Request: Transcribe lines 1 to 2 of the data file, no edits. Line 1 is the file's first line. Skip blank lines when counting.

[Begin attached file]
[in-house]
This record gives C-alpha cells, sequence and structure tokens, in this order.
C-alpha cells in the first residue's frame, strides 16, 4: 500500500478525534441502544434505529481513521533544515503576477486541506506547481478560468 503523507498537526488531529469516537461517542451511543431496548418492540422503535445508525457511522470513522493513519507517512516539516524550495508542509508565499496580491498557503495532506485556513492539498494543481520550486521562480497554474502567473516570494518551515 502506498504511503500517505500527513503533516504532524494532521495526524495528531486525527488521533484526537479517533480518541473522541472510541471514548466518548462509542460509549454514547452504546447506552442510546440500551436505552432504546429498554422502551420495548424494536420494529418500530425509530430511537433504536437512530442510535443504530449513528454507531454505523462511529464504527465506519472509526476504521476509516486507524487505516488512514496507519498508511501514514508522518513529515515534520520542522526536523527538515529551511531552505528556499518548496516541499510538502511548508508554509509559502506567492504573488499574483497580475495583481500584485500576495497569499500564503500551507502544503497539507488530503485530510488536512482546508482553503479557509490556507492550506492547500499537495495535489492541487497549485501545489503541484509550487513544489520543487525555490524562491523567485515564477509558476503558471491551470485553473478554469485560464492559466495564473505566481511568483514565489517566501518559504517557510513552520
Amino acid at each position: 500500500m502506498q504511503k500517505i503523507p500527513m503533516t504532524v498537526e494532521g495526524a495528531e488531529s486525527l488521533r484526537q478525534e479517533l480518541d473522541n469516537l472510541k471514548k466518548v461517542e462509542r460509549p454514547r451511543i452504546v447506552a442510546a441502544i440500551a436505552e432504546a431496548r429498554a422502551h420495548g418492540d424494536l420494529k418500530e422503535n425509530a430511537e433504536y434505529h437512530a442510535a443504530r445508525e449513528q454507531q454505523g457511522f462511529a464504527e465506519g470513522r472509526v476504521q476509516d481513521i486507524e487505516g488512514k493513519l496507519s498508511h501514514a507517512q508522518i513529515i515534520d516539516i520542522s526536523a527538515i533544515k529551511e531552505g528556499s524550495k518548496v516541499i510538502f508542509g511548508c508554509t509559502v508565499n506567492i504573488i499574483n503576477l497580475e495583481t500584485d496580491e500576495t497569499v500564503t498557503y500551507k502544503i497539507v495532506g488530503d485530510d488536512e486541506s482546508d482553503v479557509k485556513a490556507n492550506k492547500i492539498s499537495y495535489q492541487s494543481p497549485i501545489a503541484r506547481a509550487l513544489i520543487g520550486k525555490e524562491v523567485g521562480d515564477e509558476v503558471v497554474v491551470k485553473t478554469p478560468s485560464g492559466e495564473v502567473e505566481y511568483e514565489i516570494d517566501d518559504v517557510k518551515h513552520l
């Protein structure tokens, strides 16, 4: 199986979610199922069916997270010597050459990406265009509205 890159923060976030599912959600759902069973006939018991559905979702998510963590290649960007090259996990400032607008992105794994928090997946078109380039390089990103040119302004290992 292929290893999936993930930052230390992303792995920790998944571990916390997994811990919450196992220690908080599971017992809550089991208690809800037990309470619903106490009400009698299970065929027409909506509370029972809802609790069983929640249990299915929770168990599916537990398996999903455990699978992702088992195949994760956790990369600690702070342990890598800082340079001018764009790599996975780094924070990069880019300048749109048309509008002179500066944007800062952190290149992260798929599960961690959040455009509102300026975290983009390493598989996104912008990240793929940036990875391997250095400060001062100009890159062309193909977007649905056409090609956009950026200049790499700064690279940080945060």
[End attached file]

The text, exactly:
[in-house]
This record gives C-alpha cells, sequence and structure tokens, in this order.